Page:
However, despite these significant gains, the need to expand access to rigorous course work among underrepresented minority students is critical. College Board data shows that underrepresented minority and low-income students are less likely to complete a core curriculum, less likely to pursue more advanced honors or AP course work, and less likely to report a GPA equivalent to an A.

Expanding Access to Opportunity to More Students

The College Board, in collaboration with its members in the K–12 and higher education communities, is working to break down the barriers that prevent students from realizing opportunities. The College Board is currently using evidence-based practices to drive measurable outcomes for students in the following areas:

Access to rigorous course work: With the knowledge that students who meet the SAT College and Career Readiness Benchmark are also more likely to have taken honors or AP courses, the College Board is working with its partners to expand access to AP for students across the country. Last year alone, more than 300,000 students in the graduating class of 2012 who had been identified as having the potential to succeed in an AP course did not take one. The College Board is also working to find ways to expand access to the PSAT/NMSQT®, currently one of the strongest predictors of AP success. This will help to identify even more students with the potential to succeed in an AP course.

Giving low-income students a fair shot at college: The College Board wants to ensure that students who have succeeded in high school recognize their potential for college. More than 50 percent of high-achieving low-income students attend less selective schools where they are less likely to graduate and earn a degree. To date, the College Board has produced and sent nearly 7,000 packets of customized college information to high-achieving low-income students in the class of 2014. The goal of this work is to ensure that these students have the necessary information to help them more effectively find the colleges that best fit their academic performance. Over 20,000 additional students are set to receive packets in early October.

Expanding access through fee waivers and SAT School Day: Taking a college entrance exam is a critical step on the road to higher education. That is why the College Board has remained committed to making its key programs affordable. Since 1970, the College Board has provided SAT fee waivers to low-income students for whom exam fees would present an undue burden in the college-going process. More students than ever are using SAT fee waivers. Among the class of 2013, 23 percent of SAT takers (387,748 students) used fee waivers, up from 17 percent five years ago. Among public school SAT takers, 28 percent (365,463) used fee waivers.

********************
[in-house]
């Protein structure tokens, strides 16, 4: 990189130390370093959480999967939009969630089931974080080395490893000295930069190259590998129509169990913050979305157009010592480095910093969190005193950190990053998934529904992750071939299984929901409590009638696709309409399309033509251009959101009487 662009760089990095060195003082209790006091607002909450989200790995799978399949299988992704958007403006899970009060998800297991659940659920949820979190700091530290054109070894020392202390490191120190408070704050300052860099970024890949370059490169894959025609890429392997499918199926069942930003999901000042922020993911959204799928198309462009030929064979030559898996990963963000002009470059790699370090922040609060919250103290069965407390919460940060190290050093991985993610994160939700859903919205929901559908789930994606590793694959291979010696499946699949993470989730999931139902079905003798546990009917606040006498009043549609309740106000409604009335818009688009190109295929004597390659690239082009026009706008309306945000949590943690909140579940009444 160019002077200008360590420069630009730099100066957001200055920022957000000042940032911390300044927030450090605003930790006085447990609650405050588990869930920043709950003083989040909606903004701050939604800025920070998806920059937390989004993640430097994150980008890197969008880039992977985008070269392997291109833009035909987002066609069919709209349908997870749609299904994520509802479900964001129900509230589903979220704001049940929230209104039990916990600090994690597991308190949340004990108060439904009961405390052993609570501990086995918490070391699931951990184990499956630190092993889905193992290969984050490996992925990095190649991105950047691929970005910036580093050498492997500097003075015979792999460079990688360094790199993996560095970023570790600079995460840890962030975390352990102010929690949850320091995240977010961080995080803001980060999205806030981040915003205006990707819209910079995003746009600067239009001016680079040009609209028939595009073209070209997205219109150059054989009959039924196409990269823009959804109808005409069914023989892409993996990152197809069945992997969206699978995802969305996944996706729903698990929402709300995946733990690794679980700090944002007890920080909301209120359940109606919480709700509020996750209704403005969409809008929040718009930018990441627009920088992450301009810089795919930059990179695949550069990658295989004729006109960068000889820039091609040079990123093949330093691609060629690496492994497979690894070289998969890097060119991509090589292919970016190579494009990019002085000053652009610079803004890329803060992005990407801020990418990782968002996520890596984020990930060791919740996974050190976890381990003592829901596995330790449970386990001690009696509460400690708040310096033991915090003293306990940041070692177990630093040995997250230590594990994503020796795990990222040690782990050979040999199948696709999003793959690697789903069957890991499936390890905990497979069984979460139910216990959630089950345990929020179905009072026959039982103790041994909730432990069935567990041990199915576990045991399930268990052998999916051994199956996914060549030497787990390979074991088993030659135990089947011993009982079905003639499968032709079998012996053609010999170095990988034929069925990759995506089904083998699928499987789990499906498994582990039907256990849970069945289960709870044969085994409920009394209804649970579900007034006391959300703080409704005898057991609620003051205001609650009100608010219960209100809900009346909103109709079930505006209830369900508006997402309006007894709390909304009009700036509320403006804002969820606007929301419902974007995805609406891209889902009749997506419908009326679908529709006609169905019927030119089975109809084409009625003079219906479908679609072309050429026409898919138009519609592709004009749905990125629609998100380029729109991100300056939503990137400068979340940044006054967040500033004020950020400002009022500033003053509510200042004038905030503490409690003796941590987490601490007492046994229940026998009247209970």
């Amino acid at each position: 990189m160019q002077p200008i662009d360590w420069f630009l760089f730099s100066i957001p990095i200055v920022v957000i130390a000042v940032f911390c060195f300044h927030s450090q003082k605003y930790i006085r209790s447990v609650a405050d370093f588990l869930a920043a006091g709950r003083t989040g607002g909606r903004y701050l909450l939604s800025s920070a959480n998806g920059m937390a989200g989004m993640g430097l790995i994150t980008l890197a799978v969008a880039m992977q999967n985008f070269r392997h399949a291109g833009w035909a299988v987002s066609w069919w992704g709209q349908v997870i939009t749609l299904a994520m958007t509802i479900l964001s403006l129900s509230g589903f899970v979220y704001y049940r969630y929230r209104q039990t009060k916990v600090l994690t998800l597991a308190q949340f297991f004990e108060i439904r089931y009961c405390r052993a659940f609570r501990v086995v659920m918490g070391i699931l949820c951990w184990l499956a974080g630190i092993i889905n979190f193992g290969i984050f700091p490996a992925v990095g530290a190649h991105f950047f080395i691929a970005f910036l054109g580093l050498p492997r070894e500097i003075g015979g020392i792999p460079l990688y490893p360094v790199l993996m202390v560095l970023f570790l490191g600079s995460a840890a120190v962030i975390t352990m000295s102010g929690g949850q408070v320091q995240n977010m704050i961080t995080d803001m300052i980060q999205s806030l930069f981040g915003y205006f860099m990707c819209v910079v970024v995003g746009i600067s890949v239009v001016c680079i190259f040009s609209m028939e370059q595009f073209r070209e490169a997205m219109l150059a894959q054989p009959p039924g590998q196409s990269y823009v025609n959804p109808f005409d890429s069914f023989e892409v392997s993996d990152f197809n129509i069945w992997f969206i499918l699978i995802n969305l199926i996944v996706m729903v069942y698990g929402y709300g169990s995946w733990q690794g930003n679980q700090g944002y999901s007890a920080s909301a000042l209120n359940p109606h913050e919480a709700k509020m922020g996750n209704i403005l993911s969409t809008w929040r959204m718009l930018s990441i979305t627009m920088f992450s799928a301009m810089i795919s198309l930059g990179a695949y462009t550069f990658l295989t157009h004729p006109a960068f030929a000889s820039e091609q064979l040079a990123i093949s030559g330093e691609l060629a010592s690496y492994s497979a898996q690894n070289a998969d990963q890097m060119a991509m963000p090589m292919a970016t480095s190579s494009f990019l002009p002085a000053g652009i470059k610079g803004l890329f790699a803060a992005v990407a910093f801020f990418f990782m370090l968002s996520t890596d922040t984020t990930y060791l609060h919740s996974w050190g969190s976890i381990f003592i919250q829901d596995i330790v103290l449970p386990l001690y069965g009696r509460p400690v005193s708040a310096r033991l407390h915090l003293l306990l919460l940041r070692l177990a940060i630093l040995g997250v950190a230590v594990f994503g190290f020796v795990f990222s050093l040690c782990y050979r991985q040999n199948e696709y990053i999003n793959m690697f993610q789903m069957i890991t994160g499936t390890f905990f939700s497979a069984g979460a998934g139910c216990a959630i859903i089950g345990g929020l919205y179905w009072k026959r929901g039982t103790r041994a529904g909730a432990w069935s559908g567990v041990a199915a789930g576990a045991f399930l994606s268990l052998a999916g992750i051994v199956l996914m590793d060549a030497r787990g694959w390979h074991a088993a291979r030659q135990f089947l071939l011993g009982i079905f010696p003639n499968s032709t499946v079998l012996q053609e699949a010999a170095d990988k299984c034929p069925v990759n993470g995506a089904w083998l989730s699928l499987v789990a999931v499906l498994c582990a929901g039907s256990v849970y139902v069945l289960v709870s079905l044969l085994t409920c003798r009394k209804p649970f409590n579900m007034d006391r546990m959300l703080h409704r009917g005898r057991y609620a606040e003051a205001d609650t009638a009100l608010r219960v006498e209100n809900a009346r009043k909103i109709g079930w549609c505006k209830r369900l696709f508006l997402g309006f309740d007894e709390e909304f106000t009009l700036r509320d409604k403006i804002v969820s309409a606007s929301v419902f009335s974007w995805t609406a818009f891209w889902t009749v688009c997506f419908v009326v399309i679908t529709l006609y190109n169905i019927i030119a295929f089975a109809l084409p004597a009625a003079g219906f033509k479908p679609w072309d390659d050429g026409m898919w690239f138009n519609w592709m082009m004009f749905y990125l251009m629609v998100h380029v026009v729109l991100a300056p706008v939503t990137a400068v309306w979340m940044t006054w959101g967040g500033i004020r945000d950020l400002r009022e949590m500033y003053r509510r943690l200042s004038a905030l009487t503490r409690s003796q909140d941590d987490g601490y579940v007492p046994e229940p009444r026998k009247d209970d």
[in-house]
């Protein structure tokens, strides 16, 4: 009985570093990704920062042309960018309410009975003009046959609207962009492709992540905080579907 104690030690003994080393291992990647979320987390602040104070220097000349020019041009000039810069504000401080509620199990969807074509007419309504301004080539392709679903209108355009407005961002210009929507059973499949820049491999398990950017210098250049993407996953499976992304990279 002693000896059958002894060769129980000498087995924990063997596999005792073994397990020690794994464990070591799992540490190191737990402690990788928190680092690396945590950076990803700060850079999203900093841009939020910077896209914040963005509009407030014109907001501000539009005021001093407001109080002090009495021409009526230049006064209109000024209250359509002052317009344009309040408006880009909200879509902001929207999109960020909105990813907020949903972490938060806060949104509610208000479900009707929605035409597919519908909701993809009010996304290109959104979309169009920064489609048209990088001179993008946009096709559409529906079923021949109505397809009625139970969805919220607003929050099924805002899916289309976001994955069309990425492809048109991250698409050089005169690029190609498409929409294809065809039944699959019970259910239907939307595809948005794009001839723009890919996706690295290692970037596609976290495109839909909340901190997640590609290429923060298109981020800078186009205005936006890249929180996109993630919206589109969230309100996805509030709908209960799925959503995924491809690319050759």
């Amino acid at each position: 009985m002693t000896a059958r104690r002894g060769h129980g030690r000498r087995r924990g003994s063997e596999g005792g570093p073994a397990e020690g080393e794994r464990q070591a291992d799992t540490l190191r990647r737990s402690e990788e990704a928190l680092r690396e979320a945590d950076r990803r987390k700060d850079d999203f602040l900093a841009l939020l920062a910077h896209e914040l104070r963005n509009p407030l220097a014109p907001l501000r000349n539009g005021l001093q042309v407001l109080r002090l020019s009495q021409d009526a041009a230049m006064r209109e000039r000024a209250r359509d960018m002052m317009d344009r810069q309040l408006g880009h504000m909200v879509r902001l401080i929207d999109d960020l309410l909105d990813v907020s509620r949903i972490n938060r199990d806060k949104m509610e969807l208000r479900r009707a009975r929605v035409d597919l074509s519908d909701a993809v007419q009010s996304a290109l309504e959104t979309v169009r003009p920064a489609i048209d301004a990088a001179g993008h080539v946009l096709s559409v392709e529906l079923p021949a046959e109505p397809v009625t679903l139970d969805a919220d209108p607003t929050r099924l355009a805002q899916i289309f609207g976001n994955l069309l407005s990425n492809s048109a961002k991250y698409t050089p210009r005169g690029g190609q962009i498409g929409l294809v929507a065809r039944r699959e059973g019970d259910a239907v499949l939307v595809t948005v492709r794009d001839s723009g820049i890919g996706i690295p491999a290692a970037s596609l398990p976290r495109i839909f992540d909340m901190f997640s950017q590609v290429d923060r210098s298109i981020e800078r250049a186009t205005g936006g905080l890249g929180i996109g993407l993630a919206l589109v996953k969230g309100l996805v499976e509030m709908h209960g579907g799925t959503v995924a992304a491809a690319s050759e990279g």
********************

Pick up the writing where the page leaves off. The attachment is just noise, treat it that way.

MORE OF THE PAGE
First offered in the spring of 2010, SAT School Day helps states and districts foster a college-going culture and increases access to college. Enabling students to take the SAT for free during the school day ensures that promising students who might otherwise face barriers to standard Saturday testing — such as part-time jobs or family responsibilities — do not miss out on a chance at the college-going process. This year, the SAT will be administered during the school day to all public school juniors and/or seniors in Delaware, Idaho, and the District of Columbia, and to students in more than 60 districts in 12 additional states.

Additional Information


The SAT is a college entrance exam used in the admission process at nearly all four-year colleges and universities in the United States. The content on the SAT reflects how well students can apply the reading, mathematics and writing skills and knowledge they have learned in high school that are important for success in college. Validity research shows that the SAT is a fair predictor of college success (defined in terms of grade point average, persistence, and degree completion) for students of all backgrounds and its effectiveness is intensified when used in conjunction with high school grades. SAT performance data illustrate that students who take rigorous courses in high school and do well in those courses are likely to perform well on the SAT. The SAT is administered nearly three million times a year at test centers in more than 170 countries.